So what’s the catch? Something must be wrong with it, right? Well, what makes this game less than desirable is that Marvel will try to sell everything to you like crazy. In-game items, needed expansions, and characters – they will all cost you real money sooner or later. The game was designed to be very enticing and addicting, and once you’re at the point where you’re hooked, you will realize that you would need to fork over some cash to continue the addiction.
You are only allowed a default 4 character limit per roster – something annoying as there will be times wherein you’ll be getting a lot of characters and you’d need to pay to increase your roster slots. If you don’t have enough space for new characters when you get them, they get stored in a prize box, and they have an expiration date.
So if you manage to get a rare character, but can’t afford to keep him, you’d either have to sell one of your existing, trained heroes to free up some space, or you can just say bye-bye. Also, if your character gets damaged in fights, you’d have to wait real time for them to heal. This acts as their time-cost energy system.
That may seem fair and realistic to the premise of the game, as the characters need to rest, but my real gripe is it takes longer for characters with more HP to heal. You’d think that the higher the level you are, the more convenient he or she is to use, but no.
To fix this, you can buy a heal-all item but at a cost of real money. You’d also need to buy Hero points which allow you to recruit new heroes or buy covers to train your existing ones. You don’t even get a gallery mode to view all the covers you collected, so selling on really hits you where it hurts. But it’s not all bad. All these resources can be earned in-game, but would require a lot more time and patience redoing missions and joining events. The game also rewards you with said resources and character covers at the start of each day.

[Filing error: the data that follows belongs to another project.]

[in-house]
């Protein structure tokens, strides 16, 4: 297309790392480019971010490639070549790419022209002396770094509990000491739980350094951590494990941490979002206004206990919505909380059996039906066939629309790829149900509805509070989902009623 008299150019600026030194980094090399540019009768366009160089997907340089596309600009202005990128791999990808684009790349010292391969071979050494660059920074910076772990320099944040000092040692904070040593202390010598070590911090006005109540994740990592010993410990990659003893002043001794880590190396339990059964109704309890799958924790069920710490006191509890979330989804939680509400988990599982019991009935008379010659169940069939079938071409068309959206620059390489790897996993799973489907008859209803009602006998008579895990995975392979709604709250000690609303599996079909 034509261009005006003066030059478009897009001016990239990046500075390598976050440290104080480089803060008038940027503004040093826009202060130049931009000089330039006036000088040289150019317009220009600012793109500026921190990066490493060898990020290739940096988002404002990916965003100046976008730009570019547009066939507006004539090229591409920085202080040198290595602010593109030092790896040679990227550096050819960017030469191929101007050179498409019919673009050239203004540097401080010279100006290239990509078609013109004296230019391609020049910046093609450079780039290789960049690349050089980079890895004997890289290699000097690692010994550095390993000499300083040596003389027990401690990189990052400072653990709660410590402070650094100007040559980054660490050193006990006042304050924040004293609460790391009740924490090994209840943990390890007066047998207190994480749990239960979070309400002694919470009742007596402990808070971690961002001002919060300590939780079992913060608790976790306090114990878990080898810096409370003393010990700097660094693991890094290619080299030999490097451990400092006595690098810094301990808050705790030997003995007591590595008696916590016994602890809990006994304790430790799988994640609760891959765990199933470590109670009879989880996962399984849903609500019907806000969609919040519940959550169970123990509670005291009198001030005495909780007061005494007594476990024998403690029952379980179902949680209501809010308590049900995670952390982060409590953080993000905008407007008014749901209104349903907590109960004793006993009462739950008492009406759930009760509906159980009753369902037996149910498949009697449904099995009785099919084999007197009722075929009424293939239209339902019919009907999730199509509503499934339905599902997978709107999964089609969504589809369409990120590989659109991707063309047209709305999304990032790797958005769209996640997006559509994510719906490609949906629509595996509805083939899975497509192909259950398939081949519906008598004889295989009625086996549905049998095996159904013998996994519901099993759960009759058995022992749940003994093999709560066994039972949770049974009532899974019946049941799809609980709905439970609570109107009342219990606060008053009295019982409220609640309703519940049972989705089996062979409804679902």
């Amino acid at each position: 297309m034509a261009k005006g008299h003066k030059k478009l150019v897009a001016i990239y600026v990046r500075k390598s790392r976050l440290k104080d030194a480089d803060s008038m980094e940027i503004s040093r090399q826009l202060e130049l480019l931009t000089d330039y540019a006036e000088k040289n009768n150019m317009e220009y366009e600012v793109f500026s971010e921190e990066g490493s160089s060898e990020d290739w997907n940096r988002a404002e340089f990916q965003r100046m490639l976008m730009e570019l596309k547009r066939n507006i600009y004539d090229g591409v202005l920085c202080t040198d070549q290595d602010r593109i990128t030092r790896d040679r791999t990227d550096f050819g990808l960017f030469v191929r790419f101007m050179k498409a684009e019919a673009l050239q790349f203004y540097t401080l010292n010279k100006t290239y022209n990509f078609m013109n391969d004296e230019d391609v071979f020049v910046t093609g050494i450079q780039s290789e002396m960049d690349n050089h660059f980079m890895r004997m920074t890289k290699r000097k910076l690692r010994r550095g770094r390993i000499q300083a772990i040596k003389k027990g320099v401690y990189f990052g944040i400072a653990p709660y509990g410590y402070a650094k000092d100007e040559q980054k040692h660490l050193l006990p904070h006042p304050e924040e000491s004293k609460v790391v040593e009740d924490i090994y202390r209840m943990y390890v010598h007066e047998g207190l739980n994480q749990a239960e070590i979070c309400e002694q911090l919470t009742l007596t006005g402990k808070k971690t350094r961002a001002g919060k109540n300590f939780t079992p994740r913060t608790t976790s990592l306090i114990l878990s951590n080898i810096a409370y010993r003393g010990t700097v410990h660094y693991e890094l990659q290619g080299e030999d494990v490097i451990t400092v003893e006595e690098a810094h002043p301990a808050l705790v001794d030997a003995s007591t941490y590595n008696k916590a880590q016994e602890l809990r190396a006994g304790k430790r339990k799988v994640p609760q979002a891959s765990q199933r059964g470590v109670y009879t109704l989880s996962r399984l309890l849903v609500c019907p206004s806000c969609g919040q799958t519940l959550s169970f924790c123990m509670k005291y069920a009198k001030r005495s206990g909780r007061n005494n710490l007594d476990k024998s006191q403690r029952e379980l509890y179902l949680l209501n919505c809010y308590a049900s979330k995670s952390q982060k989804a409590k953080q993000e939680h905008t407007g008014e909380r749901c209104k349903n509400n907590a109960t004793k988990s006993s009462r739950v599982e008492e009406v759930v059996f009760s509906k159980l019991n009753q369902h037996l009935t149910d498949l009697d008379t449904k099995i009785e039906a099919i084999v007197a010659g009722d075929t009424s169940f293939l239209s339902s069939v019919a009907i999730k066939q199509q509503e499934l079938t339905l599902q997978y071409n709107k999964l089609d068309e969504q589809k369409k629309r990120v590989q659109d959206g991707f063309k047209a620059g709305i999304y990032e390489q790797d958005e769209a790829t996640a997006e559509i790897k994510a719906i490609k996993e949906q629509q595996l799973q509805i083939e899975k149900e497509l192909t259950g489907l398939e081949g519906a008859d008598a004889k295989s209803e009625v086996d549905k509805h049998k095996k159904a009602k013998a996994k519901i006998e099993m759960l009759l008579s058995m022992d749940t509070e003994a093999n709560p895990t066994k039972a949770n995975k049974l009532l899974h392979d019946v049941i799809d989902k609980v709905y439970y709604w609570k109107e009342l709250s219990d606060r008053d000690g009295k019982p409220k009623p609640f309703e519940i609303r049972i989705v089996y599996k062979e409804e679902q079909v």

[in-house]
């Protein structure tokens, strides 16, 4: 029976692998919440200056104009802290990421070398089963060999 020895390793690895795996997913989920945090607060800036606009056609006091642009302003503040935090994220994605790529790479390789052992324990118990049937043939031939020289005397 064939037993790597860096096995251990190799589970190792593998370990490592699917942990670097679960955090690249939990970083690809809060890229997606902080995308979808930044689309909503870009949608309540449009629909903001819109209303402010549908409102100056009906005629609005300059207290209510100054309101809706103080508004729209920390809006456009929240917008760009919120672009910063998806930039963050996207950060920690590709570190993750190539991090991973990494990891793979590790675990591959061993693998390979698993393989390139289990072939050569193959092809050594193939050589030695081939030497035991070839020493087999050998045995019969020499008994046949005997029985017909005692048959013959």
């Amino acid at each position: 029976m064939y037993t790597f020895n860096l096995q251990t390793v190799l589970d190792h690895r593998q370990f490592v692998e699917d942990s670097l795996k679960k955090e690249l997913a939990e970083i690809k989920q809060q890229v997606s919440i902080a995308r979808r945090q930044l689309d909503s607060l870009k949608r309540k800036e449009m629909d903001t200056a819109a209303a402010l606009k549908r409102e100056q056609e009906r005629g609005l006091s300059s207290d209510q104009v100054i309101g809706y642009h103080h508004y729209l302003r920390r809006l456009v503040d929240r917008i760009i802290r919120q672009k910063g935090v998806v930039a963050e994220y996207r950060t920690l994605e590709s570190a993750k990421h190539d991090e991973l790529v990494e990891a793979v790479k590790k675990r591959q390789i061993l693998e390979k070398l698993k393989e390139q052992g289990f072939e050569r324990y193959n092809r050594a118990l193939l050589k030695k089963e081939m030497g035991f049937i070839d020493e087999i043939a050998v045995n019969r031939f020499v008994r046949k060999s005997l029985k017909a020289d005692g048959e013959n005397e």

Marvel has been a repeat offender of this free-to-play-but-will-continue-to-harass-you-to-pay-up-so-you-can-enjoy shenanigan, most notably with their Facebook RPG, Marvel Avengers Alliance. Puzzle Quest is merely following tradition. And I guess it’s the same with most Marvel promotions these days, like their movies. It’s really fun and amazing at a glance, but once you look closely, you’d notice the glaring plotholes and obvious setups for sequels and spinoffs, just so they could sell more.
Since, they’re Marvel and we are but loyal fans who will buy their stuff no matter what, they will sell. It’s just easy to overlook because of hype. Except in this case because of its simplicity. Despite my rants and complains, I still play the game, though. The free to play mechanics are glaringly annoying, but the puzzle game itself is excellent. I haven’t actually paid for anything here, and I don’t think will. It’s a seductive hook, this one. I recommend it, but beware, fanboy, you have been warned.Related: Marvel, Marvel Puzzle Quest, Mobile, Review